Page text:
If I had a time travel machine… advice to my start-up biz self

start-up small business tipsHindsight is a wonderful thing. When I started Inner Creative I was a little naïve about what was involved in being your own boss and running a business. Although perhaps if I didn’t know some of the challenges that lay ahead, I mightn’t have been courageous enough to make the leap in the first place. Ultimately I am grateful that I did, but if I had a time machine I would travel back in time to give myself these three pieces of advice.

1. Do not wait for the perfect plan before taking action

When you start your own business it is recommended that you create a business plan. It doesn’t need to be a highly detailed 100 page document. It can be as simple as a one or two pager outlining:

  • your mission (the why)
  • your vision (where you want your business to go)
  • your offer (the value and solutions you provide customers through products and services)
  • your target market (the who)
  • your financials (a breakdown of start-up and other costs, profit margins and estimated earnings)
  • your values (the decision making guidepost)
  • your strategic objectives and key actions (the how you’re going to achieve success).

A plan gives you clarity and focus. But don’t fall into the trap of researching and spending all your time finessing your business plan. A plan is only a start. It gives you a direction to head in and some steps to kick off with. But it is worthless without action.

You need to test the assumptions you make in your plan. For instance, you might have an initial idea about who your target market is. You need to get some real clients to work out who really loves your work and who’s hard to convince. Then you can refine who your ideal customers are and how you might change your product or pitch from there.

2. Adopt an ‘experiment’ mindset and be willing to learn from your mistakes

You will make mistakes. Unfortunately, there is no plan nor good intention that will completely protect you from making them. Doing your research and being strategic will help you minimise the risks. But the only way you’ll truly know if your idea will succeed is to put it out there and test it.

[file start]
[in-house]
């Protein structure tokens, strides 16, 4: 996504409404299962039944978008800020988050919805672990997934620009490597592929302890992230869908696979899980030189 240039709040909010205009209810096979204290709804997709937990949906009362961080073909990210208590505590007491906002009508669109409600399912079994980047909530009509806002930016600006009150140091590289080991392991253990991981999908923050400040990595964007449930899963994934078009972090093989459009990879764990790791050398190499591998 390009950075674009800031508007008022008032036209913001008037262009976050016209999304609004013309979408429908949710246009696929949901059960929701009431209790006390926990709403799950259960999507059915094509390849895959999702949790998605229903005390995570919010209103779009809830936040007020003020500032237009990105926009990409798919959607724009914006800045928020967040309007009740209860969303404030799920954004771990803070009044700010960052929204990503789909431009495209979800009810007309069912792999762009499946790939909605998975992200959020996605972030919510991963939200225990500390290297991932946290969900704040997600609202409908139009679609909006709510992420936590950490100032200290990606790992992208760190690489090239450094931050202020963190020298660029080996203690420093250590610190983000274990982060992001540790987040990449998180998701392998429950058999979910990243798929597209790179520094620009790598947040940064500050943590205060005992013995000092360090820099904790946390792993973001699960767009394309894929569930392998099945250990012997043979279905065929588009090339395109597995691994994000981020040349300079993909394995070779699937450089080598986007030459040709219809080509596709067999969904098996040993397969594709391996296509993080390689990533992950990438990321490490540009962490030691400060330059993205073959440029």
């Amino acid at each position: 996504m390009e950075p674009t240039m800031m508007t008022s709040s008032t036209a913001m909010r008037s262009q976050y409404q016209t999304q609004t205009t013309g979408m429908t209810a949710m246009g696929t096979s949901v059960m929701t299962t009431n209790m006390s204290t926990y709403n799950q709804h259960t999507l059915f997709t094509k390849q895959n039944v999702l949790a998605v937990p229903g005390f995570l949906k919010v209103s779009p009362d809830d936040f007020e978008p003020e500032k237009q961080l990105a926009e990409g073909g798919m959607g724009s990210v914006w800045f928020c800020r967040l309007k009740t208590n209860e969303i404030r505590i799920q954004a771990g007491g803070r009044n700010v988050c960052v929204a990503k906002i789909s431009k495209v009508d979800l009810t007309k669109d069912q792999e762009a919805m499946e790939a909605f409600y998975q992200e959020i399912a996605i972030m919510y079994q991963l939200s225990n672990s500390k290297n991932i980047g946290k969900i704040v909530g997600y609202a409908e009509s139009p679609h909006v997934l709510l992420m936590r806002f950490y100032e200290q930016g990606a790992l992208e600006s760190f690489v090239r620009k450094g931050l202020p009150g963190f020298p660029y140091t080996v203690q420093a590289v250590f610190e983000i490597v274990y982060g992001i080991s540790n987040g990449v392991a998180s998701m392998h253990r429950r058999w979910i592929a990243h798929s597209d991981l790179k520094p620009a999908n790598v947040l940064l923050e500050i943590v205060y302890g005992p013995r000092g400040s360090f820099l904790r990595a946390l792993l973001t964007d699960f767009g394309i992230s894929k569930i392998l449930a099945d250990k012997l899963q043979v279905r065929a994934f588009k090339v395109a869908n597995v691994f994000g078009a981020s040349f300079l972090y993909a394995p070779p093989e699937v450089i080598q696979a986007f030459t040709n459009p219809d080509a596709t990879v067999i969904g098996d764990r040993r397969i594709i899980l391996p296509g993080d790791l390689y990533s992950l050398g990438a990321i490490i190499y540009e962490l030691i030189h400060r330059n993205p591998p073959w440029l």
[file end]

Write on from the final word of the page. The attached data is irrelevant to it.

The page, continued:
When you adopt an ‘experiment’ mindset you’re more resilient and able to ride the ‘ups and downs’ of business. Everything from sharing a post on Facebook, picking a logo, or launching a new offer, can be seen as an experiment. It may or may not work. By adopting an ‘experiment’ mindset you’re less likely to be overly invested in the outcome or see it as a ‘make it or break it’ big deal. It also means that you’re less likely to get paralysed by your worries or fears of failure and end up doing nothing.

With an ‘experiment’ mindset you’re more open to seeing what you can learn from whatever happens. There are all sorts of factors that contribute to the outcome, such as timing, the pitch, price, target market, or elements of the product or service. So if something works, then great! Where else can you replicate that? If things don’t turn out as well as you’d hoped, then it’s OK to be disappointed. For small things, like social media posts, then make a tweak and quickly try it again. For bigger things pick yourself up, dust off and instead of simply abandoning your idea, dissect what happened to see what worked, what didn’t and what you could do differently next time.

3. Do what works for you

This is not about only serving yourself and overlooking your clients’ needs. This is about stepping into your role as a business owner. In your business, the buck stops with you. So if you feel that the way you’re running your business compromises your values, your style or circumstances, then change what you’re doing. Do not run your business on the basis of outside expectations or how you perceive a ‘good business’ should be run.

I hear from so many business mums that they don’t like posting on Facebook or making cold calls to potential clients. That’s fine. But you still need to find new clients, connect with them and make a sale. Just do it in a way that makes you feel comfortable. It might mean getting some training or support to increase your comfort level too.

So look at the areas you’re feeling discomfort in your business. Check them against your values to see where there’s conflict. Work out if you need a little tweak, some more support, or whether you need to make a large-scale change to feel comfortable.

Unfortunately, I can’t travel back in time to share these learnings with my business start-up self. While this advice mightn’t have dramatically changed the course of my business it might have made it a little smoother and less angst ridden. At least there’s still an opportunity to practice these learnings in running a business from now on.

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What words of advice would you give to your former business start-up self? Please share your comments below. 

 

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Natalia Walker, founder of Inner Creative, empowers entrepreneurs to unlock their creativity to create a business plan or solution that’s more aligned with their personal style, passion and values. 

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